Jerry Vockley, MD, PhD

  • Cleveland Family Endowed Chair in Pediatric Research, University of Pittsburgh
  • Professor of Human Genetics, University of Pittsburgh Graduate School of Public Health
  • Chief, Division of Medical Genetics, Children’s Hospital of Pittsburgh
  • Director, Center for Rare Disease Therapy, Children’s Hospital of Pittsburgh

Education & Training

  • Graduate School – University of Pennsylvania – PhD – Genetics
  • Medical School – University of Pennsylvania – MD
  • Residency – University of Colorado Health Sciences Center – Pediatrics
  • Fellowship – Yale University School of Medicine – Pediatrics & Human Genetics

Research Grants

NIH Grants:  R01, R13

Research Summary

The acyl-CoA dehydrogenases (ACDs) are a family of 1l mitochondrial enzymes involved in fatty acid and amino acid metabolism which catalyze the transfer of electrons from various acyl-CoA esters to electron transfer flavoprotein. Biochemical and immunological studies have identified 11 distinct members of the ACD enzyme family, each with a narrow substrate specificity. Long, medium and short chain acyl-CoA dehydrogenases (LCAD, MCAD and SCAD) catalyze the first step in the b-oxidation cycle with substrate optima of 16, 8 and 4 carbon chains, respectively. Isovaleryl-CoA dehydrogenase (IVD) and 2-methyl branched chain acyl-CoA dehydrogenase (2-meBCAD) catalyze the third step in leucine and isoleucine/valine metabolism, respectively. Each mature enzyme is a homotetramer and each monomer contains a non-covalently bound flavin molecule (FAD) as a prosthetic group. Deficiencies of all these enzymes except 2-meBCAD have been shown to cause disease in humans. One of these conditions (MCAD deficiency) may be the most common inborn error of metabolism in humans. My laboratory focuses on the use of molecular genetic techniques to investigate structure/function relationships in the ACD gene family at the molecular level and relate this information to mutations responsible for clinical deficiencies of these enzymes. I have a special focus on the structural aspects of mitochondrial proteins and their interactions to form protein complexes that function as coordinated metabons. Specific topics of interest in my lab include:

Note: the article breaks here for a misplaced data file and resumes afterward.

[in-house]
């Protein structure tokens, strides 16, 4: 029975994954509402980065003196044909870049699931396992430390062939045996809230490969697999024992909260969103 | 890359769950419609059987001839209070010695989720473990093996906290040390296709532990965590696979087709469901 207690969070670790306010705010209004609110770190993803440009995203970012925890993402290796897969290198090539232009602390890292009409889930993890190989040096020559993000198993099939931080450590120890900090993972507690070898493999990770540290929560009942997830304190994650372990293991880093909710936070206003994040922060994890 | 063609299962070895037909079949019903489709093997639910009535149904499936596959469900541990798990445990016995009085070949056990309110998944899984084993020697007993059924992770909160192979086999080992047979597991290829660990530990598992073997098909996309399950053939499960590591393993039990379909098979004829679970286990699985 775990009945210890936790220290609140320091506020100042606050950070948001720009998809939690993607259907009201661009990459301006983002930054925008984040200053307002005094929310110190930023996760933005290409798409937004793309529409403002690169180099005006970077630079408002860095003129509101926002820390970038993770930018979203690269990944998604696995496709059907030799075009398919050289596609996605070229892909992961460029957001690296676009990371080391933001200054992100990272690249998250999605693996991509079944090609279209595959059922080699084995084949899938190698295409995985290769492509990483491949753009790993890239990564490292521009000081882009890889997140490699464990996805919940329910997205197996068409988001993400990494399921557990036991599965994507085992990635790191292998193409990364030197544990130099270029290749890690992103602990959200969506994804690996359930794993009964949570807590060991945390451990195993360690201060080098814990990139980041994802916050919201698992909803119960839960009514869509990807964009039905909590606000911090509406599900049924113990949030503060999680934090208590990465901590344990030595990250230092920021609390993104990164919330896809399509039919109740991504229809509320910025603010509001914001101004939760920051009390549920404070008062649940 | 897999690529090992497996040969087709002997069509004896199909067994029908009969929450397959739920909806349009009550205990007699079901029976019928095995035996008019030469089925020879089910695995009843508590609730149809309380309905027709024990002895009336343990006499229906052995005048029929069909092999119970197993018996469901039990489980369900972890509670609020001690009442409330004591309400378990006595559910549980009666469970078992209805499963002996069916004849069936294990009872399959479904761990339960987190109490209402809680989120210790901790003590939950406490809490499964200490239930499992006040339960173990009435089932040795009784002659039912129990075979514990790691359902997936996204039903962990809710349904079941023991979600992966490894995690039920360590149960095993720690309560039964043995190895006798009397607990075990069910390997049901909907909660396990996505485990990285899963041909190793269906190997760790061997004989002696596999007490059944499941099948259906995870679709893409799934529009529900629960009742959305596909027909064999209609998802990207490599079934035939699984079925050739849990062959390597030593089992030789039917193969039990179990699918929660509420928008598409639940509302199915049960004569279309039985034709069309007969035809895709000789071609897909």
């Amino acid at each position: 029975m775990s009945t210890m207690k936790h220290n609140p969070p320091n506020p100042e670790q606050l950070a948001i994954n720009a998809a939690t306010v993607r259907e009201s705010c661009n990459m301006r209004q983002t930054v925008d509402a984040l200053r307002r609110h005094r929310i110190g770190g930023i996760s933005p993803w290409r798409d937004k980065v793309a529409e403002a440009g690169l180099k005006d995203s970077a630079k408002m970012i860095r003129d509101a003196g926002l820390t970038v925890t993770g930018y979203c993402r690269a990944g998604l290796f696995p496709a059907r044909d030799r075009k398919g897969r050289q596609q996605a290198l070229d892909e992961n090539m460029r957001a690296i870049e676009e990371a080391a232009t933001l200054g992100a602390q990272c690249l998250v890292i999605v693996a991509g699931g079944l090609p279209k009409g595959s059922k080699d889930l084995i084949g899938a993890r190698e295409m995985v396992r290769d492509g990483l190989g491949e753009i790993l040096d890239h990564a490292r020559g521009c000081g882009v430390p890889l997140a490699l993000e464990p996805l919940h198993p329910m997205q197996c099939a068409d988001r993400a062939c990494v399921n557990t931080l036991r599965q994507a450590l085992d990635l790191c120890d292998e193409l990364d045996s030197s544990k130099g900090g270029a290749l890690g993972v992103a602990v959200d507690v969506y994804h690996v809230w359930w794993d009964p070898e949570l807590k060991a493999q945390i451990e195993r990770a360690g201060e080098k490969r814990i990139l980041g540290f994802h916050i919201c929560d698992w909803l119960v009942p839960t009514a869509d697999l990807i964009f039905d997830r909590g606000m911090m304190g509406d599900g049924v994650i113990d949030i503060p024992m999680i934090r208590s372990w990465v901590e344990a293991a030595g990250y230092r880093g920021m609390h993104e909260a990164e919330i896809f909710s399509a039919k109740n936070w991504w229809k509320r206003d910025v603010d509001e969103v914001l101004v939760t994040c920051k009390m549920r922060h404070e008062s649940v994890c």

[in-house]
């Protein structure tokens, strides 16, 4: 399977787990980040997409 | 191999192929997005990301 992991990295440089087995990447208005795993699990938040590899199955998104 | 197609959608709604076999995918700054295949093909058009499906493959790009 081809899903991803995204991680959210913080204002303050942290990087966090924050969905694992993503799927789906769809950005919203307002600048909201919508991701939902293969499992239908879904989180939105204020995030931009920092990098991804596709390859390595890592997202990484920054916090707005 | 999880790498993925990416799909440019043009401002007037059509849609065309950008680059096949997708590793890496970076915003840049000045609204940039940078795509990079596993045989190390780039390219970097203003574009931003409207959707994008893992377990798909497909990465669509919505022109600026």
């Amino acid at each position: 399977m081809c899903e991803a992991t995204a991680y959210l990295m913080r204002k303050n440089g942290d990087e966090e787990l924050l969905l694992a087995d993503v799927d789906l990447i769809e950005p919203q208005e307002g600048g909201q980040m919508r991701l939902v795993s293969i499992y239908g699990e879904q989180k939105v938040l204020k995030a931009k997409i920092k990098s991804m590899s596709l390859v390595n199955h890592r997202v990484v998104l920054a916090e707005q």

1. Analysis of the complex pathway of ACD maturation, focusing on the process of assembly of the enzymes
  2. Expression analysis and computer-aided molecular modeling of mutant alleles from patients with deficiencies of these enzymes as a source of naturally occurring mutations of functional significance
  3. Characterization of structure/function relationships important in the active site, tetramerization, and interactions with other related mitochondrial proteins
  4. Novel therapy for deficiencies of these enzymes
  5. Functional and structural interactions of the three major pathways of mitochondrial energy pathway
  6. Contribution of energy dysfunction to common disease. We use metabolomic, proteomic, and structural biology approaches to study functional interactions of this family of proteins, molecular biology techniques to identify and characterize new disease-causing genes and mutations in know ones and apply our knowledge of these processes to design new drugs to treat inborn errors of metabolism.